The traditional Maa community in which the novel is set takes pride in engaging in external battles and wars to protect their territory or as an economic undertaking. There are many cases of violence reported in the clan.
One remarkable war is that between Olarinkoi and Maa warriors that led to the Maa people being ruled for many years. After many years under the Ilarinkon rule, we are told that "the Maa people eventually revolted and overthrew the Olarinkoi despotic rule" (p.87). Ole Kaelo attacks his daughter Resian for refusing to cooperate in his plan to have her married to Oloisudori. "After a moment of frozen immobility, her father suddenly pushed his chair, moved fast from behind the desk and slapped her face, sending her reeling back so that she almost fell" (p.209).
The fight between the girls at Minik's ranch and Oloisudori's men ends the protracted oppression of the man on Kaelo's daughters. We are told that his convoy "...was reduced to smoldering shells and acrid smell of burning tyres" (p283). There is also a fight between Olarinkoi and the men that wanted to rape Resian and Taiyo. The bravery of Olarinkoi saves the girls from being raped. When the two young men are caught up by Olarinkoi and his men, they are beaten up before being spared.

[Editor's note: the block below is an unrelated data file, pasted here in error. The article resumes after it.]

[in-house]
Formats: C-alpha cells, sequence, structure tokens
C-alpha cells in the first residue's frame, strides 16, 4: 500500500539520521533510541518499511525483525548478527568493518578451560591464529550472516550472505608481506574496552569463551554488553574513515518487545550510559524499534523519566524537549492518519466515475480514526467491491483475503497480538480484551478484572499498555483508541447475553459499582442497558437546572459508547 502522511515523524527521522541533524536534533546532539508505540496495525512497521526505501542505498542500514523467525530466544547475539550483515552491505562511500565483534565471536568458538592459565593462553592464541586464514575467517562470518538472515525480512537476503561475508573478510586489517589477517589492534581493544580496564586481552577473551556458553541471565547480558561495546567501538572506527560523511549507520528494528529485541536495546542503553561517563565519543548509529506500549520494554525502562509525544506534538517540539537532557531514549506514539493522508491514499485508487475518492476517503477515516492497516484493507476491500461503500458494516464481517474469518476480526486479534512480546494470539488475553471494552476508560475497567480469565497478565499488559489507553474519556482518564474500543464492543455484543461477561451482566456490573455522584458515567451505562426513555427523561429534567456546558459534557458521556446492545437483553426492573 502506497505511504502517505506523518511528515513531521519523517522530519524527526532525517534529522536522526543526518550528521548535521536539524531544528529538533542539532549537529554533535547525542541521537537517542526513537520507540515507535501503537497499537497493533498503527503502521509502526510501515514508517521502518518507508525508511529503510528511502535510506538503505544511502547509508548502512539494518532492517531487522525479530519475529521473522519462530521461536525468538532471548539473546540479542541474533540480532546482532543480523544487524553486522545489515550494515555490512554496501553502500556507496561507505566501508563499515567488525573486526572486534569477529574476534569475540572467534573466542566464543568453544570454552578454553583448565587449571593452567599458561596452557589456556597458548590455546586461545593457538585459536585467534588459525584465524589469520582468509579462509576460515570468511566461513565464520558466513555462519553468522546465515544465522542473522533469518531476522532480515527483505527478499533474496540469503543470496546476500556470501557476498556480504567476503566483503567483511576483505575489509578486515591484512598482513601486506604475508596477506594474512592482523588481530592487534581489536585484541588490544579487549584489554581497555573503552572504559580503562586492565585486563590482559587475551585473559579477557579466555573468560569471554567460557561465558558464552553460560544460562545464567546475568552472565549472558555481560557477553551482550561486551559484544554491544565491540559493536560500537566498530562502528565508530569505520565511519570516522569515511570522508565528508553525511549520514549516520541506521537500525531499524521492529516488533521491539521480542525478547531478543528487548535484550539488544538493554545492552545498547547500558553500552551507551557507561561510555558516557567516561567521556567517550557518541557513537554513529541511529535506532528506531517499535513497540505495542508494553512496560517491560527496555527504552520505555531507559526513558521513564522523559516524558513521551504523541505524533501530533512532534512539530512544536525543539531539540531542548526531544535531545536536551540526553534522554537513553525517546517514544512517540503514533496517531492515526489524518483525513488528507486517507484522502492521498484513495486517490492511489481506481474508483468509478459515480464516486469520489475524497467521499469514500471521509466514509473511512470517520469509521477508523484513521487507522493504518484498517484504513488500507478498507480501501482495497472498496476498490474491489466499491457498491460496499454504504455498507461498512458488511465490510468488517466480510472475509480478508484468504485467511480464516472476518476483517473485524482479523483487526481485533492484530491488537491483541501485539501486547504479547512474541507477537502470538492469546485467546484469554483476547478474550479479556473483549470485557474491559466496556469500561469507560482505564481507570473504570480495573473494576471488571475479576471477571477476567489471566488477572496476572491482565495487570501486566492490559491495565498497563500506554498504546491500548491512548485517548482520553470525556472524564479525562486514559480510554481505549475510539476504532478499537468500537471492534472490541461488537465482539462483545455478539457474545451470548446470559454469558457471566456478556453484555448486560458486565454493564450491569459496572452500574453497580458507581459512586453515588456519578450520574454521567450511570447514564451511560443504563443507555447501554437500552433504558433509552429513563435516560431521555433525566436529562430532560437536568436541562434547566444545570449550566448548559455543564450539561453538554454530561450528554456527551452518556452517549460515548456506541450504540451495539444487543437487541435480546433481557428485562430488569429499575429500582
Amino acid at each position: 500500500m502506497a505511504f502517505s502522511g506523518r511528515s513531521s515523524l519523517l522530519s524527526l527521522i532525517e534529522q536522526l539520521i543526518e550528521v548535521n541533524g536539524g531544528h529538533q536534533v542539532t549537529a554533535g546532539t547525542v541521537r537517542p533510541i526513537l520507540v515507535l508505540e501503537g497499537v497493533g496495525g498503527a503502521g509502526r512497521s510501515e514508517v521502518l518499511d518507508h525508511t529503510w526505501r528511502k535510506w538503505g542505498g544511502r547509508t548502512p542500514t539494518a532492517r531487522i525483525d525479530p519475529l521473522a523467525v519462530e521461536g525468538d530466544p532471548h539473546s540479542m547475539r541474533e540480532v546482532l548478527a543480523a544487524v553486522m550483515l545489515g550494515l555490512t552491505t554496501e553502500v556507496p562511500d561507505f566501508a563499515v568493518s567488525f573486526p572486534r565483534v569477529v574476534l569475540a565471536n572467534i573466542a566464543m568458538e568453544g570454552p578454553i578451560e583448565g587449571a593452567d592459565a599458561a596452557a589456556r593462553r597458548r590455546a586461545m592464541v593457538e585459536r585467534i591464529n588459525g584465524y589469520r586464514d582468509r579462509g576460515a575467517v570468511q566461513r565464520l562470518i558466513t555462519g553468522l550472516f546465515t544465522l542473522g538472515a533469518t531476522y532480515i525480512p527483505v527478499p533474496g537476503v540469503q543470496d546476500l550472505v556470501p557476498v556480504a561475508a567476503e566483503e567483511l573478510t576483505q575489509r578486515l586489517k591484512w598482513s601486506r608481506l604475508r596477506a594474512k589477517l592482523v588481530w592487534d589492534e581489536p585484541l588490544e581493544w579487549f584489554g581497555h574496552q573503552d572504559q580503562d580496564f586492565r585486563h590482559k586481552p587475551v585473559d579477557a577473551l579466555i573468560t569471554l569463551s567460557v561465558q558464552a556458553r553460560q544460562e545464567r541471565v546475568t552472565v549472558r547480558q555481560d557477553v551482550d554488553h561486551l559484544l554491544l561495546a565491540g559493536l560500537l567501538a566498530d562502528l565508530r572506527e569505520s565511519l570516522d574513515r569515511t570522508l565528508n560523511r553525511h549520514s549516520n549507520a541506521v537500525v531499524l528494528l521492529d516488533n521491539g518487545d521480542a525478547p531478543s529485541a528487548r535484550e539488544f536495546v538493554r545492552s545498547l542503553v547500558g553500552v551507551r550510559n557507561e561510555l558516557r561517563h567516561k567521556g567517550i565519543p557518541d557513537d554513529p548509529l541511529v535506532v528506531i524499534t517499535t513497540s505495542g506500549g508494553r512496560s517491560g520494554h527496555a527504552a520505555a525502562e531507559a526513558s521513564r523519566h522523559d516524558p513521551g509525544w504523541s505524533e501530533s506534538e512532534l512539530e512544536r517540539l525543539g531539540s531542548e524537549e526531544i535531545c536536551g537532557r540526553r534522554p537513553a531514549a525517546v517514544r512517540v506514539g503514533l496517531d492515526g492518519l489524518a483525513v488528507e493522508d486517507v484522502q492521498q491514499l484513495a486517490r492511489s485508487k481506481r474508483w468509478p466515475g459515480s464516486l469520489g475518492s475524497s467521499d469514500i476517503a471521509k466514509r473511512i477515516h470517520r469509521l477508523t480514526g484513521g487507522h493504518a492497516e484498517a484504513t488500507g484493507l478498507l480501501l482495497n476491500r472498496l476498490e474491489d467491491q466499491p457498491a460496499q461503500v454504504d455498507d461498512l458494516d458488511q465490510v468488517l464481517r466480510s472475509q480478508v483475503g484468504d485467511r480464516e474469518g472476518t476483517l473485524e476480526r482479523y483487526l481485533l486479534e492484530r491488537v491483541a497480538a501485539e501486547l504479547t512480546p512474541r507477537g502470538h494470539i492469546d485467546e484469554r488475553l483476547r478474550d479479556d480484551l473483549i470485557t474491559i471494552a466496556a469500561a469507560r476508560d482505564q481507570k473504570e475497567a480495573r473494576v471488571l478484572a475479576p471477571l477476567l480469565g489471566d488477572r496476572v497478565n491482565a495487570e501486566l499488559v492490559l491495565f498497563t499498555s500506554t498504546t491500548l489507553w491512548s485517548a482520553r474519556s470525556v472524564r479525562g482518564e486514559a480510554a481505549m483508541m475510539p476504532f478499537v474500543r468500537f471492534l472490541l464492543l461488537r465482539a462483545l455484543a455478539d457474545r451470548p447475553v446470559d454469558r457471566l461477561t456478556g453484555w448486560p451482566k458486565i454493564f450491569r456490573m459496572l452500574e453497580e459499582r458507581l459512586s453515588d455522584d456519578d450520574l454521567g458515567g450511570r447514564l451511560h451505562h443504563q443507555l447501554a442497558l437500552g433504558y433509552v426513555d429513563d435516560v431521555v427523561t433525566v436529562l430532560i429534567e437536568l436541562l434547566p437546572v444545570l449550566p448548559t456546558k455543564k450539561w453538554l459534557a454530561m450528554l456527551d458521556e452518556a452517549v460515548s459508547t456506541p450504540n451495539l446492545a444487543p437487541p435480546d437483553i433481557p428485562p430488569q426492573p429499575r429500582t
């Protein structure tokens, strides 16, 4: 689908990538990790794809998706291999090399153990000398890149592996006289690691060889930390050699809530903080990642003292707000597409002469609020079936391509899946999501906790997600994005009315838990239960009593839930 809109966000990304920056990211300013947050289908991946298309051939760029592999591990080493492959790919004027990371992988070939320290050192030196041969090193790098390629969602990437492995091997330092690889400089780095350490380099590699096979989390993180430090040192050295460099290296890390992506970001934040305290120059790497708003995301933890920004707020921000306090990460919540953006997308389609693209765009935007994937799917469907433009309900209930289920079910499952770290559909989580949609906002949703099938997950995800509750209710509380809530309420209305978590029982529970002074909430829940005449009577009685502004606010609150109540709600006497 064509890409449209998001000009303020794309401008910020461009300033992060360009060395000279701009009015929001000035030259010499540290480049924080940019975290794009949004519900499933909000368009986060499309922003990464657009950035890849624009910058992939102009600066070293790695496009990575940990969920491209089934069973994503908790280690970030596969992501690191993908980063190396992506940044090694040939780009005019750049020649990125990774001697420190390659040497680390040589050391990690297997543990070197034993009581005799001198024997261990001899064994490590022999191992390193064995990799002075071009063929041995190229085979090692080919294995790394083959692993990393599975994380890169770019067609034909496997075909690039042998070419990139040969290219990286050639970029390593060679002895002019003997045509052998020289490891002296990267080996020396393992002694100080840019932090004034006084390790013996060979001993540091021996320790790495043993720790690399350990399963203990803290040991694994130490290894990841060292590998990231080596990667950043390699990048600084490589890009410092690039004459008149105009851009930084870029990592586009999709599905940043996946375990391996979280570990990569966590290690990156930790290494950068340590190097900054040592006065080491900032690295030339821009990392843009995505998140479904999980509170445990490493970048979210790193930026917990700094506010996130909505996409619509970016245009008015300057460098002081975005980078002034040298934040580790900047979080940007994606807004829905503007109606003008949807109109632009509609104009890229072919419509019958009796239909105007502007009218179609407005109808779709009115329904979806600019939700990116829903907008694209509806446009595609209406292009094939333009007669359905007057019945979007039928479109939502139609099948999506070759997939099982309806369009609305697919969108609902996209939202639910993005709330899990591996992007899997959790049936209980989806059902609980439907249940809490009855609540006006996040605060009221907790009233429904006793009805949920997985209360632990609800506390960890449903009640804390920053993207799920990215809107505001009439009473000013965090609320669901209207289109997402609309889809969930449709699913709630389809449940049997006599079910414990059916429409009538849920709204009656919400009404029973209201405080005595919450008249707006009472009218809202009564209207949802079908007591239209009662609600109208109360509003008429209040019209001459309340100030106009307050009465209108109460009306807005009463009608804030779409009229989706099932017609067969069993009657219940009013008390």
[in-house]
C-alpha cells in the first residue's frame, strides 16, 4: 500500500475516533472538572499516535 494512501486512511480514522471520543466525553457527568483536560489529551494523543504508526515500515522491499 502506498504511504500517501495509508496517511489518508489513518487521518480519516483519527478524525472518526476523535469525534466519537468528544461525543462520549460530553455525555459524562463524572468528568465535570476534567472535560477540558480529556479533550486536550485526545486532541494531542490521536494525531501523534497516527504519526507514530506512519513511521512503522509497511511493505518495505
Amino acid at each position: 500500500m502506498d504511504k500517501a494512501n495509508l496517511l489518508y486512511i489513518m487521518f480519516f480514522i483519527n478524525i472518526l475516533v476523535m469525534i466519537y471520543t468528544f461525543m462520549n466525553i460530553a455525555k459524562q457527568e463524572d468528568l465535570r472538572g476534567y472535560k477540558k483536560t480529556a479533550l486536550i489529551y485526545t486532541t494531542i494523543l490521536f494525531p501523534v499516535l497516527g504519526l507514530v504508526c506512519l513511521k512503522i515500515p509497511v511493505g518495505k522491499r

Women are also violent. The case in point is the old man they punish for being infatuated by a young girl. We are told "Then all the women proceeded to the homestead of the accused, armed with all kinds of weapons that included firewood...and their husbands' knobkerries" (p.115). They go on to "...beating him thoroughly and stripping him naked" (p.116). Finally, this man dies and the women feel satisfied that they have avenged their anger.